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Millennium Water Alliance (MWA) is a champion of the life-cycle costs approach. They, along with partners, are applying the approach in Ethiopia, Kenya, and parts of Latin America to improve monitoring and evaluation of their WASH programmes. IRC’s WASHCost discussed with Susan Dundon of MWA and learned how the organisation is gathering evidence to show how the life-cycle costs approach works or doesn’t work in reality.

The Millennium Water Alliance (MWA) is adopting the life-cycle costs approach for WASH programmes in Ethiopia, Kenya, and Latin America. MWA aims to improve learning and scaling of best practices in the WASH sector, and views building the capacity of its country partners to understand and apply the life-cycle costs approach as key to this goal. WASHCost discussed with Susan Dundon, Programme Development Director, how MWA is practicing the approach and gathering evidence with partner organisations.

MWA and partners are using life-cycle costs indicators for monitoring and evaluation frameworks for each of their WASH programmes. Even with increasing uptake of the approach, Dundon acknowledged the challenge of taking life-cycle costing a step further, saying “the real test is figuring out what to do with what we know; and figuring out how to fill the gap that exists between knowing exact costs required for sustainability and identifying who will pay and where funding will come from”.

In May 2012, MWA requested a five-day capacity building training on the life-cycle costs approach for all partners in the Millennium Water Alliance – Ethiopia Programme (MWA-EP).   More than thirty staff from Ethiopian partners including WaterAid, CARE, Catholic Relief Services, World Vision, Living Water International, Hope 2020, RiPPLe, Ethiopian Kale Hiwot Church, and Ethiopian Evangelical Church Mekane Yesus participated.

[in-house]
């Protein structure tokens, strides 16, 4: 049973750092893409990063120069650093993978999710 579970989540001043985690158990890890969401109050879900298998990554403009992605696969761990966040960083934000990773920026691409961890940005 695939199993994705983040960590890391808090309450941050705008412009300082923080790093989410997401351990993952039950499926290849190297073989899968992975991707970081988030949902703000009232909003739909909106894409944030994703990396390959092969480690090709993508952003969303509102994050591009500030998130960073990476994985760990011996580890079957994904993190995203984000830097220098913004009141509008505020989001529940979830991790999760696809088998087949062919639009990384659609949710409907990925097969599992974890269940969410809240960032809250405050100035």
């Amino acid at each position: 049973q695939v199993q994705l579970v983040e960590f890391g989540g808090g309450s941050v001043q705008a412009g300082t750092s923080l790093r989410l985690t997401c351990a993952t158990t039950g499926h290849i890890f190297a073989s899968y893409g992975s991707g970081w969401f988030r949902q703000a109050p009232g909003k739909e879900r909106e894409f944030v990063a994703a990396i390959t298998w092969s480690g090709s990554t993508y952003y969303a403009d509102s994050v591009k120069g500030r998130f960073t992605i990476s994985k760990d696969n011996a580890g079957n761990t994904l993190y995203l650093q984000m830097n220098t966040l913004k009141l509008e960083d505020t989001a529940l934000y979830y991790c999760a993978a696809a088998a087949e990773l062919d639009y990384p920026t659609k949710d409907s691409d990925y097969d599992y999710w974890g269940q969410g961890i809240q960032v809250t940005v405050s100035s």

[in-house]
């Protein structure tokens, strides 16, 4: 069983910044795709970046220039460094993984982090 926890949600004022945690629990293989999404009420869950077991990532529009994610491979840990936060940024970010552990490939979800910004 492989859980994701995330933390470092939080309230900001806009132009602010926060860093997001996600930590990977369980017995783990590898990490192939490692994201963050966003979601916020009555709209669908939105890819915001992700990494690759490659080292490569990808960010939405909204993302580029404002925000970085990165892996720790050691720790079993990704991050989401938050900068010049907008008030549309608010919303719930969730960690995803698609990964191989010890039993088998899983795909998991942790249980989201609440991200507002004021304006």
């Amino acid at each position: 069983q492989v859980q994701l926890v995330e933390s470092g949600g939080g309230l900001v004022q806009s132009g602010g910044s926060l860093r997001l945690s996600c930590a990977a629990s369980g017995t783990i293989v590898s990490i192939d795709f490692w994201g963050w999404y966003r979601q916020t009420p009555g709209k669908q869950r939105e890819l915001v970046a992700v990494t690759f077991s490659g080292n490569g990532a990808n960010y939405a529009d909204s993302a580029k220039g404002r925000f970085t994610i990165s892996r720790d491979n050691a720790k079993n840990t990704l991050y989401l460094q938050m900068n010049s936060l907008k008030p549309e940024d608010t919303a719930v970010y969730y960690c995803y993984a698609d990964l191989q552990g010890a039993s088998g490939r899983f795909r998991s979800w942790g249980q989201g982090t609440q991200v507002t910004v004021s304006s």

Training participants learned how to account for all costs of WASH services, including capital expenditure and operational costs. “Since the training, our members have been talking about different cost components during meetings. They are genuinely excited about understanding costs of services and making action plans for applying their knowledge” said Dundon.

MWA is employing the WASHCost service ladder to monitor and evaluate WASH services that are part of a five-country programme in Latin America. The impact of the investments made to the programme will be evaluated according to quantity, quality, reliability, and accessibility of services.

Dundon hopes that in the next five to six years, MWA and partners will use the life-cycle costs approach to come up with evidence-based advocacy from the field in order to influence financing decisions for ongoing and future WASH services. “We want to show how the approach can be implemented and how it’s worked—for better or for worse”, said Dundon.

MWA is a permanent coalition of U.S.-based, WASH implementing non-governmental organisations.

Based on an interview of Susan Dundon by Angelica de Jesus.

13 November 2012. 

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